August 17, 1920 – October 24, 2015
Maureen O'Hara (above) born Maureen FitzSimons on August 17, 1920, in Ranelagh, Dublin, Ireland. She studied for a career as a professional stage actress from a young age and had no ambition toward film (despite two previous small roles) when she was invited by Charles Laughton to appear in Hitchcock's British production of Jamaica Inn in 1938.
Soon under contract to Mayflower Pictures,the production company owned by Laughton and producer Erich Pommer, her name was changed to 'O'Hara' because 'FitzSimons' would not as easily fit upon a marquee. She was then required to travel to Hollywood to be in the Laughton version of Hunchback of Notre Dame (1939). Despite her protests, O'Hara's contract bound her to performing as part of the transfer of ownership from Mayflower to RKO of the Mayflower performer contracts.
Mayflower was sold to RKO because Laughton and Pommer's company was on the verge of bankruptcy. O'Hara stayed in Hollywood for several film projects and then international travel became nearly impossible because of the war in Europe, so O'Hara settled into a long string of RKO movies, few of which she felt capitalized upon her theatre training but relied instead upon her beauty.
A favorite actress of director John Ford, and frequent co-star with John Wayne with whom she had a long-term friendship until his death in 1979, O'Hara was at the center of the Irish community in Hollywood.
O'Hara is probably best known for two films especially, one being Ford's The Quiet Man (1951) for whom she also acted as an unofficial script editor and transcriptionist for six years prior to it being filmed, meeting Ford on weekends to work out the adaptation of the original short story, as Ford's ideas about the property changed from year to year as he fought to get Republic Pictures behind a production effort (incidentally, O'Hara waved her usual acting fee in order to get Republic Pictures to back the movie, something John Ford and John Wayne also did).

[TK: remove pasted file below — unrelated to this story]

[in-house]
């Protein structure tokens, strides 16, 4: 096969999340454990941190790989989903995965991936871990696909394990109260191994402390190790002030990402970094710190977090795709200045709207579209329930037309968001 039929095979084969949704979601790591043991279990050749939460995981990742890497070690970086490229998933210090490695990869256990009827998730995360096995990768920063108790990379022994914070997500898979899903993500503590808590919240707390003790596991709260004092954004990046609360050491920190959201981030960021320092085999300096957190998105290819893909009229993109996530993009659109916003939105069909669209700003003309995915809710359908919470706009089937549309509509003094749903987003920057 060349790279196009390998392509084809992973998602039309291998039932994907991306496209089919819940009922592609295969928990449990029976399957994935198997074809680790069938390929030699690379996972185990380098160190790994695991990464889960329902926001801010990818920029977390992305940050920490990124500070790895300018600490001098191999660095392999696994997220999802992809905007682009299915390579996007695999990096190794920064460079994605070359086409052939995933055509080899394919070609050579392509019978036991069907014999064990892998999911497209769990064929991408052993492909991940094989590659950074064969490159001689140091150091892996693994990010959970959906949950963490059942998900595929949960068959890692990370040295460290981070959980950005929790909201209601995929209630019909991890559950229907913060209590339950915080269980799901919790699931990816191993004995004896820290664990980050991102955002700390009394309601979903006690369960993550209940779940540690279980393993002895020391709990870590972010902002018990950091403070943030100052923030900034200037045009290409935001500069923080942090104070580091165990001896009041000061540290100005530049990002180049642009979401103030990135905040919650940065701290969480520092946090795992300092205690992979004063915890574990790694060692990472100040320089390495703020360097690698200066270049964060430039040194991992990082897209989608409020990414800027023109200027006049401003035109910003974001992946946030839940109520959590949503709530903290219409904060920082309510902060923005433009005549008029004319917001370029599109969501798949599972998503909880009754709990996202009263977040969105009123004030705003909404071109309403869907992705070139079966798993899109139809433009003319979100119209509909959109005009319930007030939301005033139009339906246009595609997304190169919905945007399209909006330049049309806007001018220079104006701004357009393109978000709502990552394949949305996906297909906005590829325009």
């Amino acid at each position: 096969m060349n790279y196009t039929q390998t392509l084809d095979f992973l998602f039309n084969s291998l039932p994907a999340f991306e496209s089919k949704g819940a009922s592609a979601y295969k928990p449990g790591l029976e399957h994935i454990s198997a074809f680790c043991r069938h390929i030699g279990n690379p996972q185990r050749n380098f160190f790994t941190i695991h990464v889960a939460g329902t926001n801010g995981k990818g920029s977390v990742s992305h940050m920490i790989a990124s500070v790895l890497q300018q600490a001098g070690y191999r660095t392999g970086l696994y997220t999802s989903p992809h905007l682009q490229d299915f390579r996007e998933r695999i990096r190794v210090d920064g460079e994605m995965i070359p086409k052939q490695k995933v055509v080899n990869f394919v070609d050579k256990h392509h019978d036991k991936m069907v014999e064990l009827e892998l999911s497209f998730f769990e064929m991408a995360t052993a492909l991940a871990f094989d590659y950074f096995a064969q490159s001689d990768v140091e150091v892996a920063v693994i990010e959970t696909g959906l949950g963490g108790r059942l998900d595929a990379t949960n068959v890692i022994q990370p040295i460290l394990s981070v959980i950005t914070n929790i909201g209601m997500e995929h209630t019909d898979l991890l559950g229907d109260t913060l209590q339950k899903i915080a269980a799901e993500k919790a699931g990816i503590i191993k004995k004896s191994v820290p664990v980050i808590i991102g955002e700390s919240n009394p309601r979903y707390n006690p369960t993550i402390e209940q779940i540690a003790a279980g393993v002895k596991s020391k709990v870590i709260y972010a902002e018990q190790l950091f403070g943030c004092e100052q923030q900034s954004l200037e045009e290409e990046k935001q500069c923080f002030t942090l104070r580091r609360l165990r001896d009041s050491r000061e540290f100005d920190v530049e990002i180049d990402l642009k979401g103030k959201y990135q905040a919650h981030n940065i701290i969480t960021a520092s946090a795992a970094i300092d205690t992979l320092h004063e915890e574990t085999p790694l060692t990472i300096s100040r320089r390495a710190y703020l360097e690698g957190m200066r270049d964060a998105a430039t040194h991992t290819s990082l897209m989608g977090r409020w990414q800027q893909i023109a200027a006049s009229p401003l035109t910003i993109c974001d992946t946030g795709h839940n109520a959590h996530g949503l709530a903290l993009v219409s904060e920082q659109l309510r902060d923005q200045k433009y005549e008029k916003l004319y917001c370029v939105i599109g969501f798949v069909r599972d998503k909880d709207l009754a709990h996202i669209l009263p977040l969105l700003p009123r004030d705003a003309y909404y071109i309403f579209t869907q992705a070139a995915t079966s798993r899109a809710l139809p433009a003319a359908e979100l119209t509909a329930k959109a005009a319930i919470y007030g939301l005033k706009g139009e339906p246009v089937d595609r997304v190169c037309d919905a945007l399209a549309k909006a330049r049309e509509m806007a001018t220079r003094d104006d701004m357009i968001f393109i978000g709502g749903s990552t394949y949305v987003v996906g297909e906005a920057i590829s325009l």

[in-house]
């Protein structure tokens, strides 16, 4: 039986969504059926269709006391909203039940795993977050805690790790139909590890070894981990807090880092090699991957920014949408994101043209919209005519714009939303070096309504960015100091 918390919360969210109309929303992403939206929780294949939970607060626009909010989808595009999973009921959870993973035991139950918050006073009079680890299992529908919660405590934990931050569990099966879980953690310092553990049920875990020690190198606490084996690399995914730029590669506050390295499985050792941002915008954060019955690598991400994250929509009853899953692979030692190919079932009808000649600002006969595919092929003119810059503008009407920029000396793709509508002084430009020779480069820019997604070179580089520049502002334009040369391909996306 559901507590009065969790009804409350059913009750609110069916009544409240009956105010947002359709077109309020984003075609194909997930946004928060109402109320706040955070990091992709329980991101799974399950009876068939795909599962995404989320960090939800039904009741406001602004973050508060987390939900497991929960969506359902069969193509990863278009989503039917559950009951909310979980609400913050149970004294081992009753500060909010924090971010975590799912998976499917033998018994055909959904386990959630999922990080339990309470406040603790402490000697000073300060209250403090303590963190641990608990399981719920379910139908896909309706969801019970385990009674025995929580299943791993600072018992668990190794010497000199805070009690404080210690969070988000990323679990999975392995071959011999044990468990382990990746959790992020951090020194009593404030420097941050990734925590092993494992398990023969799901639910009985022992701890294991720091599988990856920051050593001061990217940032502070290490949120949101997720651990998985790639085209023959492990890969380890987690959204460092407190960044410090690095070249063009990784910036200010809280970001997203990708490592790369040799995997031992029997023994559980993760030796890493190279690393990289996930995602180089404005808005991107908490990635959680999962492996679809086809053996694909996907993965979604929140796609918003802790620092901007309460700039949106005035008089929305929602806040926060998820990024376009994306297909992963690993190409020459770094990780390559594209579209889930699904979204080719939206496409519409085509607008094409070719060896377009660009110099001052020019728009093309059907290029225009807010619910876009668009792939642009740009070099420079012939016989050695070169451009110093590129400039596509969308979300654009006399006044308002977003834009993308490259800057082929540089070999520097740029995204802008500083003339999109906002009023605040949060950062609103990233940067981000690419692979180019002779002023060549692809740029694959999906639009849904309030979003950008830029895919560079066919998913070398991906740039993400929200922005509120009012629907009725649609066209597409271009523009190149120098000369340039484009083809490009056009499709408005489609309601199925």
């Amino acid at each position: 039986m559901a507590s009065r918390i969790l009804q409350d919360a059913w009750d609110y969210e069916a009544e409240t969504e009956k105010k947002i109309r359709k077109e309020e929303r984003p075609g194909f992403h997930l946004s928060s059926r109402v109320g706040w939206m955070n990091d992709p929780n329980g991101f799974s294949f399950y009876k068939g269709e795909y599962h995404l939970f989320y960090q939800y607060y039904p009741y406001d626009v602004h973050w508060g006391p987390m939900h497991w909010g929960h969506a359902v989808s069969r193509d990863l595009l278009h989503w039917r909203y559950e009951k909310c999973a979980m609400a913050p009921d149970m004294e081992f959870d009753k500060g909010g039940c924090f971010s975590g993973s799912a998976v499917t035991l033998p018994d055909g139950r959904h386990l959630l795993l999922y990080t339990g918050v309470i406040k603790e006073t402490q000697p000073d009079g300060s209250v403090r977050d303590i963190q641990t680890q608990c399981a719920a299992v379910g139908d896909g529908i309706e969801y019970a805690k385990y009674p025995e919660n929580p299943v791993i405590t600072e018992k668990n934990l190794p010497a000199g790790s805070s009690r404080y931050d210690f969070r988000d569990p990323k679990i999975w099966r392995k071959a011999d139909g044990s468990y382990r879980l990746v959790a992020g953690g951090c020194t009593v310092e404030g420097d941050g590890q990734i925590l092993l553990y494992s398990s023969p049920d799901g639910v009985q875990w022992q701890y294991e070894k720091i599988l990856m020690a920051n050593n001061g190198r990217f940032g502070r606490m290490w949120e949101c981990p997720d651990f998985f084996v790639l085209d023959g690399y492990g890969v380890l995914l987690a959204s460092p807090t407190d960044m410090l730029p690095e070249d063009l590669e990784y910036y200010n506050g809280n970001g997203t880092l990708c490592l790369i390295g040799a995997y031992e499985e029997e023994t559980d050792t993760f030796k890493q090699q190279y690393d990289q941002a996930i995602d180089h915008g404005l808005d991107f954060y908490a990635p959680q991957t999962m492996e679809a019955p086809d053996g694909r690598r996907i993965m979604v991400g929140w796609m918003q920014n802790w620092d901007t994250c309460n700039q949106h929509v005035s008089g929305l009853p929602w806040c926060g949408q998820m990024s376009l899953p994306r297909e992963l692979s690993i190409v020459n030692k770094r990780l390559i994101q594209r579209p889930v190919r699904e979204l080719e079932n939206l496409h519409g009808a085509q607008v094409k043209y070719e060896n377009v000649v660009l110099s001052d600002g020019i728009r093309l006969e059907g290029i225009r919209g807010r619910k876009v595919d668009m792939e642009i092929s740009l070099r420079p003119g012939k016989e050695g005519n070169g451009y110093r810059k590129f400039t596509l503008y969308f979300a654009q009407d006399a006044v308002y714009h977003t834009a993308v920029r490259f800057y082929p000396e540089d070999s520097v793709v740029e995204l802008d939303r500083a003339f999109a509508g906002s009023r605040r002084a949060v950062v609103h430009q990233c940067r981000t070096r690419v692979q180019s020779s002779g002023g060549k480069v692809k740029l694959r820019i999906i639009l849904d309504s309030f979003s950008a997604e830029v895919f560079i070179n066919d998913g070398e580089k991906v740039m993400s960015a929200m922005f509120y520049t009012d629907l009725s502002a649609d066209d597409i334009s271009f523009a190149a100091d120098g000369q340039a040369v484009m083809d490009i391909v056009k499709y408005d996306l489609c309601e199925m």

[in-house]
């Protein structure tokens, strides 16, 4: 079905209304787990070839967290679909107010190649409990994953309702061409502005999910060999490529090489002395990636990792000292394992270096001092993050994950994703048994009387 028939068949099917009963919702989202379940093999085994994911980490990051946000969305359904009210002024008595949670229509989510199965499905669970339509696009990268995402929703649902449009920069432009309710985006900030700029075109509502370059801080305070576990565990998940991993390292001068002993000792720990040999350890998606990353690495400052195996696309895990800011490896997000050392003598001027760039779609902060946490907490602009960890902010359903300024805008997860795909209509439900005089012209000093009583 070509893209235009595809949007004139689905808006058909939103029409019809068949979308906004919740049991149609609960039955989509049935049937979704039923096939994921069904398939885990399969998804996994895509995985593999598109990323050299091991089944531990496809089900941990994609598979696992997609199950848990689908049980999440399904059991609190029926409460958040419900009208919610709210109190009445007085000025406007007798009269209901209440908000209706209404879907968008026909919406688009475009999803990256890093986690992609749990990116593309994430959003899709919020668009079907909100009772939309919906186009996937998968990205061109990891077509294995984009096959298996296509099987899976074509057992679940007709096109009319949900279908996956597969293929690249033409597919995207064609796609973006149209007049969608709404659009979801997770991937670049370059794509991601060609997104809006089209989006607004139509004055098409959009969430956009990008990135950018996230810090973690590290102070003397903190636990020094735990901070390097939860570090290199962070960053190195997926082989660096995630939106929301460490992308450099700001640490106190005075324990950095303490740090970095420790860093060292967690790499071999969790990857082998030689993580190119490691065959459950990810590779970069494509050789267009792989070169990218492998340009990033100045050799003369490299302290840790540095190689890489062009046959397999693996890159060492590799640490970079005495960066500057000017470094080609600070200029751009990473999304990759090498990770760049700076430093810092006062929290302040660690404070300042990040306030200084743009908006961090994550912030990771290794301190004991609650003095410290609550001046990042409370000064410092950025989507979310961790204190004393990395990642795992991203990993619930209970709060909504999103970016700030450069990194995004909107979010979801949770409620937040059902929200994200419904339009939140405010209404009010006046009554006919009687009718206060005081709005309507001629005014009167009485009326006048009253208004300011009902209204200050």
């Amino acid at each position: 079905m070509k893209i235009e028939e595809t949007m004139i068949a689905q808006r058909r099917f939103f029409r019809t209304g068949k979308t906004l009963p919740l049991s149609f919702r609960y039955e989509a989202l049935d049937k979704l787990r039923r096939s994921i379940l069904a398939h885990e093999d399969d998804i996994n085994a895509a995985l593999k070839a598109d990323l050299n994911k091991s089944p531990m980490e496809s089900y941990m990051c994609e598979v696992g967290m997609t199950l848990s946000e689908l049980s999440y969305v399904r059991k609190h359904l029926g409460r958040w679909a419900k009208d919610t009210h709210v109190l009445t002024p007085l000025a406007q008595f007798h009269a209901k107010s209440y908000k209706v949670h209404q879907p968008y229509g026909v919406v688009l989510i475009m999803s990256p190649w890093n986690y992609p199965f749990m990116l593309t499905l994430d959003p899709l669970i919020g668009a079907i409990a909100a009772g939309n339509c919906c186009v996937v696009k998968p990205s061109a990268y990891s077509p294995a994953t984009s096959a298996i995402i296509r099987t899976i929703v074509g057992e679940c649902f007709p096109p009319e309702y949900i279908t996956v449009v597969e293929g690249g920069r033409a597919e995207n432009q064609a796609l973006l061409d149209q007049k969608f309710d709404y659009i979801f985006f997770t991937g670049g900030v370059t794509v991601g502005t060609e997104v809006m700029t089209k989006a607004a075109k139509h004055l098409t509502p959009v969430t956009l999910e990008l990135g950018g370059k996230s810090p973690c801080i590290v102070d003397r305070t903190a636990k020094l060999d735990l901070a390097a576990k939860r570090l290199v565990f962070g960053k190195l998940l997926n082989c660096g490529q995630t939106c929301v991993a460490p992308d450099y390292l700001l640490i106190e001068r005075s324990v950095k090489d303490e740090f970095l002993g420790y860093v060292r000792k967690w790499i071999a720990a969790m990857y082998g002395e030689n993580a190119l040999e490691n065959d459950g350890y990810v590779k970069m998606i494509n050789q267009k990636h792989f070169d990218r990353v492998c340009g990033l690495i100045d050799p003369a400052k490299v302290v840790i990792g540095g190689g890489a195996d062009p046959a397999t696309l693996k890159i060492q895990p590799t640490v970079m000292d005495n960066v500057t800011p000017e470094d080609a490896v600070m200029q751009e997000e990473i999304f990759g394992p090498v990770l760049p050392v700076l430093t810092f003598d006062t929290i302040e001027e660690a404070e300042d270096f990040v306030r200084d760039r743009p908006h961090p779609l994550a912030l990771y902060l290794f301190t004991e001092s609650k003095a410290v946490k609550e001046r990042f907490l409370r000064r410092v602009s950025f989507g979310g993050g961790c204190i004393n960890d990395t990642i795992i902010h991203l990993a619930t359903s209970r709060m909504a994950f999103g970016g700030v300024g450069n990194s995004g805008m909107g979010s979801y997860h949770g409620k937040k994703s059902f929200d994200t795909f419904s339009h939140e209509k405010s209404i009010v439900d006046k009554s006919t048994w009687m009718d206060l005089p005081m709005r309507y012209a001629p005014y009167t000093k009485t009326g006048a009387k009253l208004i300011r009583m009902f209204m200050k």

The other perennial favorite O'Hara film is the Christmas-themed Miracle on 34th Street (1947), which is repeatedly shown on television during the holiday season and aside from It's A Wonderful Life might be the second-best known Hollywood Christmas film from the 'golden era.'
O'Hara was also featured in seven pirate/swashbuckler films made during the 1940s and 50s. For such genre movies (along with westerns) O'Hara frequently performed her own stunts and utilized her training as a fencing artist.
She wrote the somewhat controversial autobiography 'Tis Herself in 2004 for the Simon and Shuster book publisher. [Amazon: 'Tis Herself: An Autobiography] The book recounts her three marriages, her battles with Hollywood hierarchy, an intimate analysis of John Wayne and John Ford, among others, and her legal fight to be recognized as both an Irish and American citizen.
Original Page 2009 | Updated Oct 2015
From former screen legends who have faded into obscurity to new revelations about the biggest movie stars, Valderrama unearths the most fascinating little-known tales from the birth of Hollywood through its Golden Age.
Winner of the 2020 Peter C. Rollins Book Award
Longlisted for the 2020 Moving Image Book Award by the Kraszna-Krausz Foundation
Named a 2019 Richard Wall Memorial Award Finalist by the Theatre Library Association